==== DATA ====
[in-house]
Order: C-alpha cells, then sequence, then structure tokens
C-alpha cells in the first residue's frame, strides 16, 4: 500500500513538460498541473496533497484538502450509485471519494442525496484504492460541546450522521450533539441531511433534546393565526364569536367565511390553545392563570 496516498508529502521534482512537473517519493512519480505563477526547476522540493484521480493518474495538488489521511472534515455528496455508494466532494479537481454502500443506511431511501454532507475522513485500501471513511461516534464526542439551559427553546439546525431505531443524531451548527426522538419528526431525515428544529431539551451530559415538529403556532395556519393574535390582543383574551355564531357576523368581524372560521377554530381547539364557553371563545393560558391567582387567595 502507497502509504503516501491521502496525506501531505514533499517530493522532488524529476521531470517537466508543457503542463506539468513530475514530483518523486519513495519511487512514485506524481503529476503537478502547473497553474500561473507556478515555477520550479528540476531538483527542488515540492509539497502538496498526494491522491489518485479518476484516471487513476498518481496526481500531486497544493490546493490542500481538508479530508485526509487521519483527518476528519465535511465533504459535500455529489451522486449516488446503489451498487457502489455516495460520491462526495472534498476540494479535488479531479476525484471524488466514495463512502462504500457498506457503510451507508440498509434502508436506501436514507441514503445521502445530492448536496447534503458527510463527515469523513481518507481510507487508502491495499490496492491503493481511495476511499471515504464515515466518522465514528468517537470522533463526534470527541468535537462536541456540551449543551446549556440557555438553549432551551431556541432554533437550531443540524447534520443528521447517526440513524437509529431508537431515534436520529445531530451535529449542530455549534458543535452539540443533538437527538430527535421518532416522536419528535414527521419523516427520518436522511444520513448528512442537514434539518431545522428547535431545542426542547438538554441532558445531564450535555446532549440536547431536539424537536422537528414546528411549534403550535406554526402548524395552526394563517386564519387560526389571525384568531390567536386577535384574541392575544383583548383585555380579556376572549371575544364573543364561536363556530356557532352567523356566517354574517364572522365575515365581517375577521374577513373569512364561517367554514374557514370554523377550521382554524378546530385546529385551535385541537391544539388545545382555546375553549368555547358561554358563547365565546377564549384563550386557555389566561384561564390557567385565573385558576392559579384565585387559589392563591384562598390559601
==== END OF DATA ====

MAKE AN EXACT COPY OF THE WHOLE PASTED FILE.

[in-house]
Order: C-alpha cells, then sequence, then structure tokens
C-alpha cells in the first residue's frame, strides 16, 4: 500500500513538460498541473496533497484538502450509485471519494442525496484504492460541546450522521450533539441531511433534546393565526364569536367565511390553545392563570 496516498508529502521534482512537473517519493512519480505563477526547476522540493484521480493518474495538488489521511472534515455528496455508494466532494479537481454502500443506511431511501454532507475522513485500501471513511461516534464526542439551559427553546439546525431505531443524531451548527426522538419528526431525515428544529431539551451530559415538529403556532395556519393574535390582543383574551355564531357576523368581524372560521377554530381547539364557553371563545393560558391567582387567595 502507497502509504503516501491521502496525506501531505514533499517530493522532488524529476521531470517537466508543457503542463506539468513530475514530483518523486519513495519511487512514485506524481503529476503537478502547473497553474500561473507556478515555477520550479528540476531538483527542488515540492509539497502538496498526494491522491489518485479518476484516471487513476498518481496526481500531486497544493490546493490542500481538508479530508485526509487521519483527518476528519465535511465533504459535500455529489451522486449516488446503489451498487457502489455516495460520491462526495472534498476540494479535488479531479476525484471524488466514495463512502462504500457498506457503510451507508440498509434502508436506501436514507441514503445521502445530492448536496447534503458527510463527515469523513481518507481510507487508502491495499490496492491503493481511495476511499471515504464515515466518522465514528468517537470522533463526534470527541468535537462536541456540551449543551446549556440557555438553549432551551431556541432554533437550531443540524447534520443528521447517526440513524437509529431508537431515534436520529445531530451535529449542530455549534458543535452539540443533538437527538430527535421518532416522536419528535414527521419523516427520518436522511444520513448528512442537514434539518431545522428547535431545542426542547438538554441532558445531564450535555446532549440536547431536539424537536422537528414546528411549534403550535406554526402548524395552526394563517386564519387560526389571525384568531390567536386577535384574541392575544383583548383585555380579556376572549371575544364573543364561536363556530356557532352567523356566517354574517364572522365575515365581517375577521374577513373569512364561517367554514374557514370554523377550521382554524378546530385546529385551535385541537391544539388545545382555546375553549368555547358561554358563547365565546377564549384563550386557555389566561384561564390557567385565573385558576392559579384565585387559589392563591384562598390559601